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Dumbing Down the Courts

ISBN: 9781626522497
Binding: Paperback
Author: John R. Lott Jr.
Pages: 354
Trim: 5 x 8 inches
Published: 9/17/2013

Judges have enormous power. They determine whom we can marry whether we can own firearms whether the government can mandate that we buy certain products and how we define "personhood." But who gets to occupy these powerful positions? Up until now there has been little systematic study of what type of judges get confirmed.

In his rigorous yet readable style John Lott analyzes both historical accounts and large amounts of data to see how the confirmation process has changed over time. Most importantly Dumbing Down the Courts shows that intelligence has now become a liability for judicial nominees. With courts taking on an ever greater role in our lives smarter judges are feared by the opposition. Although presidents want brilliant judges who support their positions senators of the opposing party increasingly "Bork" those nominees who would be the most influential judges subjecting them to humiliating and long confirmations.

The conclusion? The brightest nominees will not end up on the bench.


John R. Lott Jr. has held research and/or teaching positions at the University of Chicago Yale University Stanford UCLA Wharton and Rice and was the chief economist at the United States Sentencing Commission during 1988 and 1989. A contributor Lott is the author of eight books including More Guns Less Crime and Freedomnomics. He received his Ph.D. in economics from UCLA in 1984.

"Dumbing Down the Courts is a critical read for anyone who seeks to understand the judicial confirmation battles of recent decades. Lott's meticulous research demonstrates that these contentious battles result from a politicized process in which both activist judges and partisan senators are to blame. When activist judges abandoned their limited constitutional role and usurped the functions of elected legislators senators reacted by using political litmus tests in assessing judicial candidates. The surest fix to drawn-out confirmation battles is to ensure that judges adhere to their proper role: to apply the law as it is written." -Edwin Meese former U.S. Attorney General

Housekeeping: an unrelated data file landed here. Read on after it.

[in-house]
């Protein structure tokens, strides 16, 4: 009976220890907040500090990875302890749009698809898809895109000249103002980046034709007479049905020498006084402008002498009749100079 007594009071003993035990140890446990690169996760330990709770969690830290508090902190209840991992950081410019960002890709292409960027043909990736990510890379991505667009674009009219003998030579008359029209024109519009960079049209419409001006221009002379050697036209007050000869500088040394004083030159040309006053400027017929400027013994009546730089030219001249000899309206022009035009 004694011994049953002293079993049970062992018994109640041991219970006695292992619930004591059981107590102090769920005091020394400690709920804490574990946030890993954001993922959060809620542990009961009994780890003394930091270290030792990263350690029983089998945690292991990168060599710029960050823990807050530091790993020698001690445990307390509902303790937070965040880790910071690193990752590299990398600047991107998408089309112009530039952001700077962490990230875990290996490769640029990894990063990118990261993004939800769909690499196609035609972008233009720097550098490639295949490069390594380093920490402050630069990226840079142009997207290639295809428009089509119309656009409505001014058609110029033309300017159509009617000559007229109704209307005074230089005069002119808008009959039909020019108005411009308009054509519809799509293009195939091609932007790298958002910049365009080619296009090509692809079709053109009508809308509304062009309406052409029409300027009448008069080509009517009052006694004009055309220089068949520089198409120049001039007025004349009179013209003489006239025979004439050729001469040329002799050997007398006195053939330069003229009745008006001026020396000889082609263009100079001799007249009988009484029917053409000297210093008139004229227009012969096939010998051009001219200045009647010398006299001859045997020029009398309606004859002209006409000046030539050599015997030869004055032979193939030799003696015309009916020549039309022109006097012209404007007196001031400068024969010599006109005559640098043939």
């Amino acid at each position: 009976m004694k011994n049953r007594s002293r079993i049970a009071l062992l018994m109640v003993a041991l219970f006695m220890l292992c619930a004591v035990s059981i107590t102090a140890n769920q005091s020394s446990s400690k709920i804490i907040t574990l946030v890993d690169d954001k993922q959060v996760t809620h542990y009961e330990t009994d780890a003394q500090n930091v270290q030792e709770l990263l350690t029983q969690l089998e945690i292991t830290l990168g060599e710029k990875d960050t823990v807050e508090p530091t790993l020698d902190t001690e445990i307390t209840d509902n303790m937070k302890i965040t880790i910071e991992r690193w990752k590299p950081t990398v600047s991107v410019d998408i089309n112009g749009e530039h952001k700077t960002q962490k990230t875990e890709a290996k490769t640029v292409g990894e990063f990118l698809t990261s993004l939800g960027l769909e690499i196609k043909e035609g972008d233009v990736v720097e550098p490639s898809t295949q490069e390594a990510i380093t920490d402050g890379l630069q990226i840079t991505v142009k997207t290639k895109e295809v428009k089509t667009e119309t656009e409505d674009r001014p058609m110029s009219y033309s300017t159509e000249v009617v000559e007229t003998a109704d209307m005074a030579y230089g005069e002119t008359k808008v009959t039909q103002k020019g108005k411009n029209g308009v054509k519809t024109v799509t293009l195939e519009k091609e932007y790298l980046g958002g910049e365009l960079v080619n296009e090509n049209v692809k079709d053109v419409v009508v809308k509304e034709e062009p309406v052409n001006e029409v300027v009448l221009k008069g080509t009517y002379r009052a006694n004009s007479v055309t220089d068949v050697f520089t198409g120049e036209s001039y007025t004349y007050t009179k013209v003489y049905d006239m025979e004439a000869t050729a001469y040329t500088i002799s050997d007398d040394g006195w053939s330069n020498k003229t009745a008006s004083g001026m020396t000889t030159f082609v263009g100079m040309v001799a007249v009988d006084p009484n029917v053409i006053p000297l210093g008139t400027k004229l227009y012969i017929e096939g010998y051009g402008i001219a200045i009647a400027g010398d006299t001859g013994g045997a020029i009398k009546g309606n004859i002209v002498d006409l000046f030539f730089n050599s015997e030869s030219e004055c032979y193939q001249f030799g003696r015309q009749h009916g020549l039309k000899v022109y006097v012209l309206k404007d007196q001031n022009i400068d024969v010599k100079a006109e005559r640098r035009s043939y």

"John Lott provides a powerful critique amply supported by facts of the rapid deterioration of the process for confirming federal judges. As courts have become more political and government has grown increasingly intrusive battles over confirmations have grown more intense and partisan with the result Mr. Lott concludes that the quality of the judiciary is endangered." -Robert Bork former U.S. Appeals Court judge and Supreme Court nominee

"This book is a serious effort to identify and grapple with the current problems in our judicial nominations process. Unlike the many partisan works on the subject John Lott does not lay the blame of our current troubles on one party's doorstep but demonstrates that there is more than enough fault to go around. Even those who disagree with the author's conclusions will be well advised to read this excellent book." -William P. Marshall professor University of North Carolina Law School and former Deputy White House Counsel to President Clinton

"The judicial confirmation process has become increasingly politicized on both sides of the aisle. The result has been increasing difficulty and delay in confirming presidential nominees. In this important study John Lott marshals the evidence on this issue that the modern confirmation process has affected not only the quantity but also the quality of federal judges." -Alan Sykes professor New York University School of Law

"Clear thoughtful and eminently readable Dumbing Down the Courts describes and explains the politicization of the judicial confirmation process. John Lott is carefully non-partisan throughout: neither party comes off looking clean. Be prepared to be troubled however-badly troubled. The book will leave thoughtful readers concerned-concerned not just about the degraded judicial confirmation process but about the effect that the process has had on the quality of the courts." -J. Mark Ramseyer professor Harvard Law School